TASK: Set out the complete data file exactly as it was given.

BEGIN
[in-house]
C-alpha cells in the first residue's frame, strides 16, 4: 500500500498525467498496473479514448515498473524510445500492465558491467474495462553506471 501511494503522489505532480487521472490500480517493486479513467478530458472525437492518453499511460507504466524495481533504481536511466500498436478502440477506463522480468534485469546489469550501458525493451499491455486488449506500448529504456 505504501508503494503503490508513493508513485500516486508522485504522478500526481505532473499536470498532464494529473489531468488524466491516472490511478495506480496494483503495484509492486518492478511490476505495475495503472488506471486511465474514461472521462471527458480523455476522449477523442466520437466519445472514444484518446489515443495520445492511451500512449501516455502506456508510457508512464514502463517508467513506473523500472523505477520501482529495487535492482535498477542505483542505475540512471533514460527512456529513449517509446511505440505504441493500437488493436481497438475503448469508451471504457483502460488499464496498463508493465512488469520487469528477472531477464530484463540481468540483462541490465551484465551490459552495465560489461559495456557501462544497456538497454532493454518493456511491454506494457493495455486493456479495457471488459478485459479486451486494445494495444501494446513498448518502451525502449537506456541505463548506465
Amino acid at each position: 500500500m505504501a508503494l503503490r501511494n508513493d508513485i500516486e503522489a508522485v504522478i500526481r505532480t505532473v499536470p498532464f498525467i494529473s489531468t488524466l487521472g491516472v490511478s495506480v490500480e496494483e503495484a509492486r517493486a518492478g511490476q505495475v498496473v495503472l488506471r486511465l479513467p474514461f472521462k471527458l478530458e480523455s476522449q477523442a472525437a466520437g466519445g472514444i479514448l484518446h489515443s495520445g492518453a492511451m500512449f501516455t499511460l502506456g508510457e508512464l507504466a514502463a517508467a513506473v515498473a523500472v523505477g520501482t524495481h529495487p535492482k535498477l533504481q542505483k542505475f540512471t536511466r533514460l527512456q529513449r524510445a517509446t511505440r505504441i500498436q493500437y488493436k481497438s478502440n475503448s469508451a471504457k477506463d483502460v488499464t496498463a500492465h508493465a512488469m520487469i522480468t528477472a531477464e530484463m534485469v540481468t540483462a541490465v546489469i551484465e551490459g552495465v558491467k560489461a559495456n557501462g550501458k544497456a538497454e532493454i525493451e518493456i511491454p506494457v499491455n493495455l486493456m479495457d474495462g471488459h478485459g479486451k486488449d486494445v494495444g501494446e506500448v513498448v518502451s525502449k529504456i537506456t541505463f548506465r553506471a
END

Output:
[in-house]
C-alpha cells in the first residue's frame, strides 16, 4: 500500500498525467498496473479514448515498473524510445500492465558491467474495462553506471 501511494503522489505532480487521472490500480517493486479513467478530458472525437492518453499511460507504466524495481533504481536511466500498436478502440477506463522480468534485469546489469550501458525493451499491455486488449506500448529504456 505504501508503494503503490508513493508513485500516486508522485504522478500526481505532473499536470498532464494529473489531468488524466491516472490511478495506480496494483503495484509492486518492478511490476505495475495503472488506471486511465474514461472521462471527458480523455476522449477523442466520437466519445472514444484518446489515443495520445492511451500512449501516455502506456508510457508512464514502463517508467513506473523500472523505477520501482529495487535492482535498477542505483542505475540512471533514460527512456529513449517509446511505440505504441493500437488493436481497438475503448469508451471504457483502460488499464496498463508493465512488469520487469528477472531477464530484463540481468540483462541490465551484465551490459552495465560489461559495456557501462544497456538497454532493454518493456511491454506494457493495455486493456479495457471488459478485459479486451486494445494495444501494446513498448518502451525502449537506456541505463548506465
Amino acid at each position: 500500500m505504501a508503494l503503490r501511494n508513493d508513485i500516486e503522489a508522485v504522478i500526481r505532480t505532473v499536470p498532464f498525467i494529473s489531468t488524466l487521472g491516472v490511478s495506480v490500480e496494483e503495484a509492486r517493486a518492478g511490476q505495475v498496473v495503472l488506471r486511465l479513467p474514461f472521462k471527458l478530458e480523455s476522449q477523442a472525437a466520437g466519445g472514444i479514448l484518446h489515443s495520445g492518453a492511451m500512449f501516455t499511460l502506456g508510457e508512464l507504466a514502463a517508467a513506473v515498473a523500472v523505477g520501482t524495481h529495487p535492482k535498477l533504481q542505483k542505475f540512471t536511466r533514460l527512456q529513449r524510445a517509446t511505440r505504441i500498436q493500437y488493436k481497438s478502440n475503448s469508451a471504457k477506463d483502460v488499464t496498463a500492465h508493465a512488469m520487469i522480468t528477472a531477464e530484463m534485469v540481468t540483462a541490465v546489469i551484465e551490459g552495465v558491467k560489461a559495456n557501462g550501458k544497456a538497454e532493454i525493451e518493456i511491454p506494457v499491455n493495455l486493456m479495457d474495462g471488459h478485459g479486451k486488449d486494445v494495444g501494446e506500448v513498448v518502451s525502449k529504456i537506456t541505463f548506465r553506471a